Oh those crazy Southern politicians!
As I’ve mentioned in a few other reviews, filmmakers have always loved to make movies about the crazy demagogues that we have historically tended to elect down here in the South. Sometimes, those movies are serious and thought-provoking, like All The King’s Men. And sometimes, like in Hold That Co-Ed, a film will attempt to play up the inherent humor in rabble rousing. And then you’ve got films like Ada and Hurry Sundown, which are so melodramatic that those of us down South just have to shake our heads in amazement that people up North actually believe this stuff.
The 1989 film Blaze (which is currently making the rounds on cable) is a part of this cinematic tradition of films about flamboyant Southern politicians. It’s part comedy and part melodrama and, perhaps not surprisingly, it takes place in 1950s Louisiana.
(Why isn’t that surprising? Listen, my family used to live in Louisiana. I still visit Louisiana on a fairly regularly basis. Louisiana is crazy. That’s one reason why I love it.)
Blaze is based on the true story of Gov. Earl K. Long (played here by Paul Newman). The younger brother of former Governor Huey P. Long (who himself served as the basis for the character of Willie Stark in All The King’s Men), Earl served as governor for three non-consecutive terms. He was a flamboyant populist, in the style of his older brother, the type who campaigned as one of the “common” people and who was either extremely corrupt or extremely progressive, depending on which historian you happen to be reading.
In Blaze, Earl is nearing the end of his third term. Because the state’s constitution does not allow a governor to succeed himself, Earl is currently campaigning for lieutenant governor, with the plan being that one of Earl’s allies will be elected governor and will then resign so that Earl can succeed him. While this is traditionally the sort of thing that voters in Louisiana would love, Earl is struggling because some voters are angry over his support for the civil rights movement.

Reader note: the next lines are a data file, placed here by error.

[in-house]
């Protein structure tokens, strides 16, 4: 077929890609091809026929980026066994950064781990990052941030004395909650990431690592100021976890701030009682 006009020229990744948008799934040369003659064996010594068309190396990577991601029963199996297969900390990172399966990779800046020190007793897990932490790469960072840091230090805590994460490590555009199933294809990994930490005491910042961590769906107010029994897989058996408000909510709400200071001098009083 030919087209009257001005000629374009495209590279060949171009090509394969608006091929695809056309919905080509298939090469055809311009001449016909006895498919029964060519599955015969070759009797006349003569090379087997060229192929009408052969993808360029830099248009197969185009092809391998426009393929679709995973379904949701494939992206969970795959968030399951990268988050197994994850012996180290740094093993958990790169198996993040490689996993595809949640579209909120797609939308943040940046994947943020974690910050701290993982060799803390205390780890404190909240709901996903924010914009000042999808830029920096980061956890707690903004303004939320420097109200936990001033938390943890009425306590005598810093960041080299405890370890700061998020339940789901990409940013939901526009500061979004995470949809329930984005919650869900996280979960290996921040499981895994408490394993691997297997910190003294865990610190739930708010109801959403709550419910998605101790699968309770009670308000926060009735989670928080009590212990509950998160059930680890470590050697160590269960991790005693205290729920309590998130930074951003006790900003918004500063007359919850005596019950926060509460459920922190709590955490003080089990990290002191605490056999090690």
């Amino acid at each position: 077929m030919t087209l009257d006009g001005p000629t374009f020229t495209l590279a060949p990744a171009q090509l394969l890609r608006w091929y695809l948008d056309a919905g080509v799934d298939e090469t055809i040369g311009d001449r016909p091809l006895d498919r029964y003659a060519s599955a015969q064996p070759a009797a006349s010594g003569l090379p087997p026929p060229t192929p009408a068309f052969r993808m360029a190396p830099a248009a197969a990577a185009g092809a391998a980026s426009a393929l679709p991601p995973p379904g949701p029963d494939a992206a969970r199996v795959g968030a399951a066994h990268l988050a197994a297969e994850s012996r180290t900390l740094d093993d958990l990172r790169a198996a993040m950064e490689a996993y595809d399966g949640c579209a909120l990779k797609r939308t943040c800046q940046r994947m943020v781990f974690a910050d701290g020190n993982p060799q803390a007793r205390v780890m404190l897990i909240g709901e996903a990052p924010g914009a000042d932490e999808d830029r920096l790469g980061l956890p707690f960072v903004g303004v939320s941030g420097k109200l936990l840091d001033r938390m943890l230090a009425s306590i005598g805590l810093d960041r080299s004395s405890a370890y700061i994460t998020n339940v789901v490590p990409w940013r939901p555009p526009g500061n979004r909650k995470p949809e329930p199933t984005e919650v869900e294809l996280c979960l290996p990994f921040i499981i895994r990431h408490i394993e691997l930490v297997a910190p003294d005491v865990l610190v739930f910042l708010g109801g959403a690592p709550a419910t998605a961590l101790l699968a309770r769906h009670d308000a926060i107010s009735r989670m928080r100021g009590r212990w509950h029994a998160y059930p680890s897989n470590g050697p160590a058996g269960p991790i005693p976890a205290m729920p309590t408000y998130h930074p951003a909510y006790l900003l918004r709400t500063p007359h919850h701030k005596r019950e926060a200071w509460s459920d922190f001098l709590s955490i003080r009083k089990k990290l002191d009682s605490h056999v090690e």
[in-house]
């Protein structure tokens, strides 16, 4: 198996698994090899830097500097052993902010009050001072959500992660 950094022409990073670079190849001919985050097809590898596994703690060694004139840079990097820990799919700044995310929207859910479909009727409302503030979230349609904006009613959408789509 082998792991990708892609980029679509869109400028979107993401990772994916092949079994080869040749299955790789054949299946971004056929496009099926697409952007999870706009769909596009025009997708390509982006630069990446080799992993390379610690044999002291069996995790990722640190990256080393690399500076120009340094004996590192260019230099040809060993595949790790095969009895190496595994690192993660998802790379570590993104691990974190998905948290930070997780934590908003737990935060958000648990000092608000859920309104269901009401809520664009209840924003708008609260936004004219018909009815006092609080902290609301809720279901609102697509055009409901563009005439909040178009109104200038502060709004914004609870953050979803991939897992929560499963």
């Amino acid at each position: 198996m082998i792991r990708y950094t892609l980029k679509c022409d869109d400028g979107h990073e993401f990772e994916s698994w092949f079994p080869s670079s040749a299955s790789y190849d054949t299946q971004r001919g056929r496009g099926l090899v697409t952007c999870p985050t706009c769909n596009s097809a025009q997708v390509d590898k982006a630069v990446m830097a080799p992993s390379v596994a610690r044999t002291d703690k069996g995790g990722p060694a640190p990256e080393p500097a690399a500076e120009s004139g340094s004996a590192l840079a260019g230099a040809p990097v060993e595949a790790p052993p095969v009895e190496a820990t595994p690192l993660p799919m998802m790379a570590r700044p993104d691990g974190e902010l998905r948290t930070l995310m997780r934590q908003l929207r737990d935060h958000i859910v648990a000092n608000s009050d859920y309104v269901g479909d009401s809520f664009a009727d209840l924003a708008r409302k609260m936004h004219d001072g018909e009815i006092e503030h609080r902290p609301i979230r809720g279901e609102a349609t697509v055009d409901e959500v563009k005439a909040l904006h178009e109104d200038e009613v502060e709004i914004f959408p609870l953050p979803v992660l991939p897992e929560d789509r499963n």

Earl is also struggling because he’s just met Blaze Starr (Lolita Davidovich), a much younger stripper from West Virginia. For Earl, it’s love at first sight and soon, Blaze feels the same way. Soon, she and Earl are going across the state together. However, after Earl’s opponents arrange for him to be sent to a mental asylum, Blaze is forced to consider that she might be too big of a political liability to remain with the man she loves.
If that all sounds incredibly romanticized — well, it is. After I watched Blaze, I did a little bit research on Earl and Blaze. To say the film is fictionalized would be an understatement. (Though, interestingly enough, Earl actually was sent to a mental asylum while serving as governor.) But is that really a surprise? Would audiences rather watch a movie about a corrupt, old racist who regularly cheated on his wife or would they rather watch a romanticized love story with hissable villains and moments of crowd-pleasing comedy?
As for the film itself, it’s okay. It moves a bit too slowly for its own good and it’s never quite as enthralling as you might hope it would be, but both Paul Newman and Lolita Davidovich are well-cast and have a likable chemistry. I related to the film’s version of Blaze Starr, mostly because we’re both redheads with big boobs who have a natural distrust of authority figures. If you’re into Southern politics and you’re not obsessed with historical accuracy, you might enjoy Blaze.